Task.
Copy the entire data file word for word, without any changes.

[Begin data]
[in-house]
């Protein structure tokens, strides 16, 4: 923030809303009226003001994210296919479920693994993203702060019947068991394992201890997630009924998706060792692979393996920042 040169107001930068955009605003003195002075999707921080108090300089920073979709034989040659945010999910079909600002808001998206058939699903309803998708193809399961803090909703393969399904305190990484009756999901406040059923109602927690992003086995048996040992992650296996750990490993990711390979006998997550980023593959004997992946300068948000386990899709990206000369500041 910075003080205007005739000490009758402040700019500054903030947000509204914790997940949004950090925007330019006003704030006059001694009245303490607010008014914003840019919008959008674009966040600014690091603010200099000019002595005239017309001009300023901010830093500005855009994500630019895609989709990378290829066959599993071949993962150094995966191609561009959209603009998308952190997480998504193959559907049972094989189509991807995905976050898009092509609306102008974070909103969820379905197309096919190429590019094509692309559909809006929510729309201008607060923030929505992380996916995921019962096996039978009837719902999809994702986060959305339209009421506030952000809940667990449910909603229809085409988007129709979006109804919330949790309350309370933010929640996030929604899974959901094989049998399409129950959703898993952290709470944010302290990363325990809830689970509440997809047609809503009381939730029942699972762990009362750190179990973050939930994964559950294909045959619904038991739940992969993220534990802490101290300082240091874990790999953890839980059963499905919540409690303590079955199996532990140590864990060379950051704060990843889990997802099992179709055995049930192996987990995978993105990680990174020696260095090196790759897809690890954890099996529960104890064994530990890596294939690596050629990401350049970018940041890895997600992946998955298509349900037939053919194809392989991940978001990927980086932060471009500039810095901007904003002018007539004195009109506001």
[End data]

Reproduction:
[in-house]
């Protein structure tokens, strides 16, 4: 923030809303009226003001994210296919479920693994993203702060019947068991394992201890997630009924998706060792692979393996920042 040169107001930068955009605003003195002075999707921080108090300089920073979709034989040659945010999910079909600002808001998206058939699903309803998708193809399961803090909703393969399904305190990484009756999901406040059923109602927690992003086995048996040992992650296996750990490993990711390979006998997550980023593959004997992946300068948000386990899709990206000369500041 910075003080205007005739000490009758402040700019500054903030947000509204914790997940949004950090925007330019006003704030006059001694009245303490607010008014914003840019919008959008674009966040600014690091603010200099000019002595005239017309001009300023901010830093500005855009994500630019895609989709990378290829066959599993071949993962150094995966191609561009959209603009998308952190997480998504193959559907049972094989189509991807995905976050898009092509609306102008974070909103969820379905197309096919190429590019094509692309559909809006929510729309201008607060923030929505992380996916995921019962096996039978009837719902999809994702986060959305339209009421506030952000809940667990449910909603229809085409988007129709979006109804919330949790309350309370933010929640996030929604899974959901094989049998399409129950959703898993952290709470944010302290990363325990809830689970509440997809047609809503009381939730029942699972762990009362750190179990973050939930994964559950294909045959619904038991739940992969993220534990802490101290300082240091874990790999953890839980059963499905919540409690303590079955199996532990140590864990060379950051704060990843889990997802099992179709055995049930192996987990995978993105990680990174020696260095090196790759897809690890954890099996529960104890064994530990890596294939690596050629990401350049970018940041890895997600992946998955298509349900037939053919194809392989991940978001990927980086932060471009500039810095901007904003002018007539004195009109506001």